couple huggingMatters of the Heart

Cardiologist Talks Cardiac Care

Catherine Prince, D.O., a cardiologist with Northstate Cardiology Consultants, answers questions about coronary artery disease, the most common type of heart disease, in honor of American Heart Month. Learn why heart disease is the leading cause of deaths for adults in the U.S. and how to reduce your risk.

Q: What is coronary artery disease?
A: Coronary artery disease develops slowly over time when plaque (made up of cholesterol deposits) develops within the walls of the coronary arteries, narrowing or blocking blood flow to the heart muscle. It’s the primary reason people have heart attacks.

Q: What are the main risk factors for coronary artery disease?
A: Smoking, high blood pressure, high cholesterol, family history, age, diabetes and obesity are the most common risk factors.


 Heart disease doesn’t always have obvious symptoms or any symptoms ... A heart attack can happen without a person knowing it."

Q: What is cholesterol? What foods will help lower it?
A: Cholesterol is a waxy, fat-like substance made by the body and also found in foods such as meat, eggs, butter, cheese, and milk. I recommend eating a diet full of fresh, natural foods like fruits, vegetables, whole grains and beans. Choosing lean meats and low-fat dairy items, reducing sodium and avoiding processed foods will also lower your cholesterol.

Q: What are the common symptoms of heart disease?
A: They include chest pain or discomfort, shortness of breath, unusual fatigue and unexpected pain in the shoulder, jaw, or arm. Yet, heart disease doesn’t always have obvious symptoms or any symptoms. Many people are unaware they have high-risk factors such as high blood pressure, high cholesterol or diabetes. A heart attack can happen without a person knowing it.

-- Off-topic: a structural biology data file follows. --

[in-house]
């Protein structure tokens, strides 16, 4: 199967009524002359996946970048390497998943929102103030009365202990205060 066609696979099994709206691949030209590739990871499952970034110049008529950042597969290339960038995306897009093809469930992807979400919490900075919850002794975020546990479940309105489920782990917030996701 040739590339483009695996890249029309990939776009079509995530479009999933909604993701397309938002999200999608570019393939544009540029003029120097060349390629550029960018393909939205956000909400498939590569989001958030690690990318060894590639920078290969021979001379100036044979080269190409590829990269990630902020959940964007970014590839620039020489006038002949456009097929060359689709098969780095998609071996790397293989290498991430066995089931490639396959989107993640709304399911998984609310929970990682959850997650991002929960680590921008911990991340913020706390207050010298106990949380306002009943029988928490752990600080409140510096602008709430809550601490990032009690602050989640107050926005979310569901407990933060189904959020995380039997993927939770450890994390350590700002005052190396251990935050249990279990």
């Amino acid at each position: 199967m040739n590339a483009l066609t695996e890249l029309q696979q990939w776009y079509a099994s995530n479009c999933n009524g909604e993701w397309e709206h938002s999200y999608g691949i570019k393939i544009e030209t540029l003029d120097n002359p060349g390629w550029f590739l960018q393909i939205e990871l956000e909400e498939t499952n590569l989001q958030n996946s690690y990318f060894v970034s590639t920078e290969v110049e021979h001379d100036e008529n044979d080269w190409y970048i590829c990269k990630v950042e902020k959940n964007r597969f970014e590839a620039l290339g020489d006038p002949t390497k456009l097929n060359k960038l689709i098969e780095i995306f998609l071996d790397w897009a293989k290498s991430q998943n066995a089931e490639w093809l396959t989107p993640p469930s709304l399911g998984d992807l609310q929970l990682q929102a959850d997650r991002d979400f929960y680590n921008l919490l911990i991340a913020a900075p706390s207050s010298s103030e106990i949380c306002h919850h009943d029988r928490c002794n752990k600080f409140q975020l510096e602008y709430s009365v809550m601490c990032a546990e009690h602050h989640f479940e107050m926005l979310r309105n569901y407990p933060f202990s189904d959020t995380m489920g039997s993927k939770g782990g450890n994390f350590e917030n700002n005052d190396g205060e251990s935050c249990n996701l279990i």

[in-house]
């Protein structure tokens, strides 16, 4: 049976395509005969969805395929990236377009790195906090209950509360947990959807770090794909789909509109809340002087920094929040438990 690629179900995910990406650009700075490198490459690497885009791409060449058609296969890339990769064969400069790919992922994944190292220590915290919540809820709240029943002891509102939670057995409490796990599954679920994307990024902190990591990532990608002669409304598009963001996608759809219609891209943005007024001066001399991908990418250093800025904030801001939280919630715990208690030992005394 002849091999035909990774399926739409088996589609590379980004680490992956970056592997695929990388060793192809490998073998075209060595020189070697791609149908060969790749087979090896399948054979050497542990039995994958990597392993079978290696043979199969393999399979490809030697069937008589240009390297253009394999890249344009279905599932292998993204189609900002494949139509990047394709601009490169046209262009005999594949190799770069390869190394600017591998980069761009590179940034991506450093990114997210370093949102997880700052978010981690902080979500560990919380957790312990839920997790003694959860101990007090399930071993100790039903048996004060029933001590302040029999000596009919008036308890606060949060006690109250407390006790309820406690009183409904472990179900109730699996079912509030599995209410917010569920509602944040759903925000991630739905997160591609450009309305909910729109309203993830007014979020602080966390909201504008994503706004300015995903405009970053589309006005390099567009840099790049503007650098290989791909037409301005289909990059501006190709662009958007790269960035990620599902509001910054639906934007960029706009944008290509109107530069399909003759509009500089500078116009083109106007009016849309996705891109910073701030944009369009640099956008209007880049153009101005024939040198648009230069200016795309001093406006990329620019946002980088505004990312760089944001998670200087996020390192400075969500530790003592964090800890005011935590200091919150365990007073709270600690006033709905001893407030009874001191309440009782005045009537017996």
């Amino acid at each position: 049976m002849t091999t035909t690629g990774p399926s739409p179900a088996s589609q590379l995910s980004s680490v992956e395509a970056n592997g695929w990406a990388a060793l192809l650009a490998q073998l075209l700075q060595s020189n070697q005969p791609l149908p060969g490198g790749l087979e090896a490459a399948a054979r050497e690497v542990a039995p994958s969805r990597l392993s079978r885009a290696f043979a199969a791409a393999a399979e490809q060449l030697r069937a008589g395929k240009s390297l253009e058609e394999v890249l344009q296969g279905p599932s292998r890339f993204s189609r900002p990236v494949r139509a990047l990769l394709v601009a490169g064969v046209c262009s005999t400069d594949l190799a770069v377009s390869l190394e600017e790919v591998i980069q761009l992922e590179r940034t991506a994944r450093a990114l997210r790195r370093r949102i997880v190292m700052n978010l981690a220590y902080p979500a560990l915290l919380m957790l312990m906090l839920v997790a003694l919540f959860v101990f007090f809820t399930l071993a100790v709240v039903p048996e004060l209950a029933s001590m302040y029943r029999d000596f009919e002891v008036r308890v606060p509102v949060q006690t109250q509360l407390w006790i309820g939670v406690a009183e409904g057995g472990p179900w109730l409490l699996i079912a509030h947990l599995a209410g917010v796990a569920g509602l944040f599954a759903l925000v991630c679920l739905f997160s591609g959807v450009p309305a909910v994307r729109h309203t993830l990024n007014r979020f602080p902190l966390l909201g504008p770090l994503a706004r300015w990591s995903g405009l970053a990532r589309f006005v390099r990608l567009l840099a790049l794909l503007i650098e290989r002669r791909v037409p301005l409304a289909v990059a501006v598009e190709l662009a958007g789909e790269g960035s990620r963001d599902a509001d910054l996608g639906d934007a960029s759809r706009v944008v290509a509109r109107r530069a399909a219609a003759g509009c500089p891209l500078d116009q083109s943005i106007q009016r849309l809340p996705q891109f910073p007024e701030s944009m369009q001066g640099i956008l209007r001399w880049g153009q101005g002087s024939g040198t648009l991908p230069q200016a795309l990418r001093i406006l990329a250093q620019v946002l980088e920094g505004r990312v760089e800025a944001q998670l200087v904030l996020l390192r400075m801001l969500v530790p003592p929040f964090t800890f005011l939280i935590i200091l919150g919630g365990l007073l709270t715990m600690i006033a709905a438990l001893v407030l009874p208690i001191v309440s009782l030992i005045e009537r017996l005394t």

Q: How do smoking and high blood pressure contribute to heart disease?
A: Smoking is the No. 1 preventable cause of heart disease and premature death for adults. It causes the arteries to harden and thicken, reduces good cholesterol, and raises blood pressure. High blood pressure is often called the “silent killer” because a person may have no symptoms. But it, too, damages the arteries and limits blood flow to the heart. You can lower your blood pressure through lifestyle changes and medication.


 Most women don’t realize that heart disease is their No. 1 cause of death – killing six times as many women each year versus breast cancer."

Q: How is heart disease different for women?
A: Most women don’t realize that heart disease is their No. 1 cause of death – killing six times as many women each year versus breast cancer, according to the American Heart Association. It tends to show up in women at an older age, and often presents differently than in men.

Women usually have less noticeable chest pain, and signs of heart attack are less obvious. They may experience shortness of breath, unusual fatigue and pain in the neck, back, abdomen or jaw. Stress, depression, menopause and pregnancy complications can play a bigger role in the development of heart disease in women.

Q: When should you see a doctor?
A: If you have high risk factors or symptoms of coronary artery disease, talk to your doctor. You may need testing for the condition. Get your blood pressure and cholesterol checked, and listen to your body if something doesn’t seem right. If you have chest discomfort, shortness of breath or are unable to do physical activities you could do six months ago, this might be an indication that something is wrong and needs to be checked out. If you have symptoms of a heart attack, call 911.

Q: How can I reduce my risk for heart disease?
A: Don’t smoke, maintain a healthy diet and weight, manage your blood pressure, blood cholesterol and diabetes, and exercise regularly.

Q: What services and treatments are available at Enloe for cardiac care?
A: Enloe cardiologists provide skilled cardiovascular care in its clinics and new, state-of-the-art cardiovascular care center. They offer a full spectrum of specialized services for diagnostic testing, treatments and surgery.

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